Long-Distance Worrying in the age of COVID-19

Written by David Posen, M.D.

We live our lives in three timeframes: The Past, The Present, and The Future. How we approach those three dimensions has a big effect on the amount of stress we experience.

For example, looking forward to the future with pleasant anticipation can be motivating and exciting. But if it’s filled with worry and dread, it will be unpleasant and stressful.

In the current pandemic, with all of its uncertainties, worry is a common, normal, and understandable emotion. It can also be unhelpful and stressful. Fortunately, there are constructive ways to diminish its impact. A phrase popped into my head thirty years ago when a patient told me that her family might have to move to another city. I asked her when this was happening. She said, “It’s not for sure and it won’t happen for about a year.” My reply was, “That sounds like a lot of long-distance worrying to me.” It’s a term I’ve used often ever since.

My definition of “Long-Distance Worrying” is worrying about something way ahead of time. One of my patients called it “Borrowing trouble from the future.” The French philosopher Montaigne said, “My life has been a series of catastrophes – most of which never happened!” Worrying is a very common emotion, intended to help us ward off or prepare for danger. But it can also lead to unhelpfully spinning our wheels in a continuous loop of negative self-talk.

There’s a saying that, if you cross the bridge before you come to it, you’ll have to pay the toll twice. Research shows that most of the things we worry about never come to pass. And, incidentally, that patient and her family didn’t have to move after all.

I suggest three ways to deal with Long-Distance Worrying: Defer, Deflect, or Confront.

But first, Get the Facts. Get as much accurate information as you can. This is especially important during this pandemic where there is a lot of misinformation and speculation going around.


Whenever I’m waiting for test results (for a patient, relative, friend or myself) my motto is, “Don’t worry about things until you know you have something to worry about.” And my corollary is, “If there is something to worry about, you’ll have all the time in the world to worry about then. You don’t have to start early.” It’s a mental discipline but that philosophy has saved me (and many others) countless hours of anguish and upset. In simple terms, “Don’t get ahead of yourself. Take it one step at a time.”


It can be hard to push thoughts out of your head. Diversion and distraction can help you do that. Grab a magazine, call a friend, do a crossword, watch some funny videos, turn on some music, go for a bike ride, work in the garden, do some cooking – anything to take your mind off the worry thoughts that are distressing you.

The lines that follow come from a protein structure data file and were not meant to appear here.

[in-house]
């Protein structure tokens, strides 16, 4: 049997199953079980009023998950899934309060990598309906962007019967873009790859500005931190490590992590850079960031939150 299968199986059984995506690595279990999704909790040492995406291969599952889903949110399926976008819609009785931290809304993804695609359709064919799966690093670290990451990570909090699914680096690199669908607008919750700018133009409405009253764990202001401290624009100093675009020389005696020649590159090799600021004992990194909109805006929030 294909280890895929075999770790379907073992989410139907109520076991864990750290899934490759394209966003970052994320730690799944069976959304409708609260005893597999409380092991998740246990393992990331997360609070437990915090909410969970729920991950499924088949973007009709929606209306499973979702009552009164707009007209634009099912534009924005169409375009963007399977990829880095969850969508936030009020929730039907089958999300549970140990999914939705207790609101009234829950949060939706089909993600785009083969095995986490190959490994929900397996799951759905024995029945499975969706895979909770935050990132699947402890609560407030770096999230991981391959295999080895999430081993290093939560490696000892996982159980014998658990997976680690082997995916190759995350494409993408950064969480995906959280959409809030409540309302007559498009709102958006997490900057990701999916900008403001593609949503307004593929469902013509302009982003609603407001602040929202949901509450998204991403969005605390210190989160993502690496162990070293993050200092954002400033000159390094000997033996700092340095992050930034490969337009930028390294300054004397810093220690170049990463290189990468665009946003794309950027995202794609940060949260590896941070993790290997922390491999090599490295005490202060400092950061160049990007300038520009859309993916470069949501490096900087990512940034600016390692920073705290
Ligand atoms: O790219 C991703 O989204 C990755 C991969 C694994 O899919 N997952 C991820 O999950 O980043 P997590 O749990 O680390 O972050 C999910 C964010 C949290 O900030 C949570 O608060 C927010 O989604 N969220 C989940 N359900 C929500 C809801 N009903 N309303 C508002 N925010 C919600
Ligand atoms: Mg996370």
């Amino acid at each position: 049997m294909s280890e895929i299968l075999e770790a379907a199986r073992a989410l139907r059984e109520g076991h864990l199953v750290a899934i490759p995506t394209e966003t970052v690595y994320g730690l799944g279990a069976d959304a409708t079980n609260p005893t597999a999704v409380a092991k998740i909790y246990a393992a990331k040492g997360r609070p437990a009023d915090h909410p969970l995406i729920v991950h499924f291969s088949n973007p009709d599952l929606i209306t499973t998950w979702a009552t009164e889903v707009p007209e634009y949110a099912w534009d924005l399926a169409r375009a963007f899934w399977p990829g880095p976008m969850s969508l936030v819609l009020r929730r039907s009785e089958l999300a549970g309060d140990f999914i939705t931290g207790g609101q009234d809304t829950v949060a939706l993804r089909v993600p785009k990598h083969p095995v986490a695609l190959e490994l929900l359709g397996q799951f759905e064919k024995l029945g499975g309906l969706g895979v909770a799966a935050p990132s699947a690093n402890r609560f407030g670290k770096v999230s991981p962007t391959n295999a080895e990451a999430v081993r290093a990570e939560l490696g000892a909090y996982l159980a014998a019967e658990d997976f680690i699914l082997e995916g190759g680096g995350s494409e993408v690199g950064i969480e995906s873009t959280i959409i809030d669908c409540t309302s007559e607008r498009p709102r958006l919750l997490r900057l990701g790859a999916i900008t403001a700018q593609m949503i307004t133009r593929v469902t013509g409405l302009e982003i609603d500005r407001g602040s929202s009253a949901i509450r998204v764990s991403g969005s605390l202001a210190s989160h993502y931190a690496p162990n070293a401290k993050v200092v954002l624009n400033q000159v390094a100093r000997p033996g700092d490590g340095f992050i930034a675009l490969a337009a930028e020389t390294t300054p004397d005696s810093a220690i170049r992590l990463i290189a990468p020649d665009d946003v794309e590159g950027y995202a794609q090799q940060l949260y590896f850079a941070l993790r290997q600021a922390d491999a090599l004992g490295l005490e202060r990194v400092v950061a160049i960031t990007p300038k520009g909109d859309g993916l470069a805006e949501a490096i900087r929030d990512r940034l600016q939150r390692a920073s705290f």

There are times when we shouldn’t ignore or push worrisome thoughts aside; when we have to face reality. There’s a constructive, structured way to do that. The alternative to worrying is not complacency or burying your head in the sand. I’m not suggesting naïve or willful blindness. And with the coronavirus, paying attention to our apprehensions is the wise and responsible thing to do. But there’s an alternative to worry.

I call it “concern.” Here’s how I distinguish the two:

  • Worry is an emotion; Concern is an intellectual exercise.
  • Worry is reactive; Concern is proactive
  • Worry is passive and stressful; Concern is action-oriented and constructive
  • Worry is problem-oriented; Concern is solution-oriented.
  • (And my favourite, from a seminar participant years ago,)
  • Worry is what I choke on; Concern is what I chew on.

There’s an exercise you can do called Creative Worrying. Do it in writing by asking and answering four questions:

  1. What’s the worst that can happen? What’s my greatest Fear? Write that down. (This might relate to heath, employment and/or business concerns.)
  2. How likely is it to happen? (that’s a guess but a bit of a reality check.) For example, what % of the population has tested positive for the virus? What % had to be hospitalized? What % needed ICU? What % had succumbed to the illness?
  3. If it did happen, what would I do to handle it? Specifically, if I did get sick or tested positive, what steps would I take to deal with it? Same with financial issues.
  4. What can I do now to either prevent it or prepare for it? In the current situation, this is the most important question to answer. Physical distancing, self-isolating, and meticulous hygiene would top the list; planning how to get groceries and other supplies; how to keep in touch with family and friends; making financial decisions and arrangements; how to work from home if possible; what to do if you own a business; updating documents such as wills and powers of attorney.

Once you’ve done the exercise, you now have a roadmap, a blueprint for how to proceed. Further worry is neither helpful nor necessary. Just start acting on the items on your list and do all you can to protect yourself and your loved ones.

We will always worry at times like these. It’s a natural reaction. But these strategies can help you lessen the worry and feel more control during these uniquely uncertain times.

david posen

David delivers the sage advice of an MD, packaged with the wit and wisdom only a motivational speaker can offer. He takes direct aim at the bane of the beleaguered twenty-first century citizen: stress, burn-out, non-stop change, and the elusive balance between work and life.

David Posen, M.D., Member of the Medical Psychotherapy Association of Canada
author of The Little Book of Stress Relief and Always Change A Losing Game
Twitter @DrDavidPosen

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